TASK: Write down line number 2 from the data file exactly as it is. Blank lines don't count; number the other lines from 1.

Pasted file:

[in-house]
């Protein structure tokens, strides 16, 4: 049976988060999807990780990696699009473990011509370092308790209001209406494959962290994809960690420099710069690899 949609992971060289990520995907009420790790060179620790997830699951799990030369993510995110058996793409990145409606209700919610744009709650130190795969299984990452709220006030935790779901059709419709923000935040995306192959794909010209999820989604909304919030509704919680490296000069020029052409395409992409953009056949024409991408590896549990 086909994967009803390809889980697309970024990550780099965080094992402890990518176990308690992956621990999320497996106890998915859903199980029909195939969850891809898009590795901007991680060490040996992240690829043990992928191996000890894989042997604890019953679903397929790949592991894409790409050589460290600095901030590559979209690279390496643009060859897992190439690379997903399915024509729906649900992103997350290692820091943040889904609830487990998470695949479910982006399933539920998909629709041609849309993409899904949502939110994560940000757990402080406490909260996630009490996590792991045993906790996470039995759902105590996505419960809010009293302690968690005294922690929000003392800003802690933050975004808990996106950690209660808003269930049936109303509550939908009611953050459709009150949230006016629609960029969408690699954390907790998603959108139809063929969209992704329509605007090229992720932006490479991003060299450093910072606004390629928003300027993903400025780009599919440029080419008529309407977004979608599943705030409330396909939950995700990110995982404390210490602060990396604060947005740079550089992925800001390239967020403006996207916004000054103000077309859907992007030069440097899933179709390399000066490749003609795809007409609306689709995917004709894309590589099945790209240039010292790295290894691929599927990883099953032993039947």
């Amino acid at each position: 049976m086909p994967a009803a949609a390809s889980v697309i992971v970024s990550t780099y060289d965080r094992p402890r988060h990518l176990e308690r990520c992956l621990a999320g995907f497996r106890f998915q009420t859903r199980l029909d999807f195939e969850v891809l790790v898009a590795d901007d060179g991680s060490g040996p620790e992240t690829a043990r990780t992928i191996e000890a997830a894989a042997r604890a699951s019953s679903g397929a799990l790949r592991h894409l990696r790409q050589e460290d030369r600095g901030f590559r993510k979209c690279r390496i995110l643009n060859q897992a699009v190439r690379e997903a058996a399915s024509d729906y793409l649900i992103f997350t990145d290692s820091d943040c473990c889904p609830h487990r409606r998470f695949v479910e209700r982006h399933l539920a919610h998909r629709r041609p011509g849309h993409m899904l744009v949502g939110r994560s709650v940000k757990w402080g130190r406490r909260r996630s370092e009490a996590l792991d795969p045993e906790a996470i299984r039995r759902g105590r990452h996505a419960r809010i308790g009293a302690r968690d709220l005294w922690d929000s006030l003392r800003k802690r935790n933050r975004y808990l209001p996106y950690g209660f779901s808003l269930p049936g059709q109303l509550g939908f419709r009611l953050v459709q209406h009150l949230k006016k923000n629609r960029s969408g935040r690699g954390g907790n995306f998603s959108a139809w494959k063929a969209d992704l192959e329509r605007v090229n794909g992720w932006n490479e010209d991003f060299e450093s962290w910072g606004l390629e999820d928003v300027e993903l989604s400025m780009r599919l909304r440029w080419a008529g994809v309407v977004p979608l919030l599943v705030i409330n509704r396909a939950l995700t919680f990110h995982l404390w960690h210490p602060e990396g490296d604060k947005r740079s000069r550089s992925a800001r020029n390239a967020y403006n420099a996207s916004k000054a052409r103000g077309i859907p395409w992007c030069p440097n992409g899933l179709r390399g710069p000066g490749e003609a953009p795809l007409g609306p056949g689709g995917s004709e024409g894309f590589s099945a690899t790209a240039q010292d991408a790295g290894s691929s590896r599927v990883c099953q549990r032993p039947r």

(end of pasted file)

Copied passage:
């Protein structure tokens, strides 16, 4: 049976988060999807990780990696699009473990011509370092308790209001209406494959962290994809960690420099710069690899 949609992971060289990520995907009420790790060179620790997830699951799990030369993510995110058996793409990145409606209700919610744009709650130190795969299984990452709220006030935790779901059709419709923000935040995306192959794909010209999820989604909304919030509704919680490296000069020029052409395409992409953009056949024409991408590896549990 086909994967009803390809889980697309970024990550780099965080094992402890990518176990308690992956621990999320497996106890998915859903199980029909195939969850891809898009590795901007991680060490040996992240690829043990992928191996000890894989042997604890019953679903397929790949592991894409790409050589460290600095901030590559979209690279390496643009060859897992190439690379997903399915024509729906649900992103997350290692820091943040889904609830487990998470695949479910982006399933539920998909629709041609849309993409899904949502939110994560940000757990402080406490909260996630009490996590792991045993906790996470039995759902105590996505419960809010009293302690968690005294922690929000003392800003802690933050975004808990996106950690209660808003269930049936109303509550939908009611953050459709009150949230006016629609960029969408690699954390907790998603959108139809063929969209992704329509605007090229992720932006490479991003060299450093910072606004390629928003300027993903400025780009599919440029080419008529309407977004979608599943705030409330396909939950995700990110995982404390210490602060990396604060947005740079550089992925800001390239967020403006996207916004000054103000077309859907992007030069440097899933179709390399000066490749003609795809007409609306689709995917004709894309590589099945790209240039010292790295290894691929599927990883099953032993039947």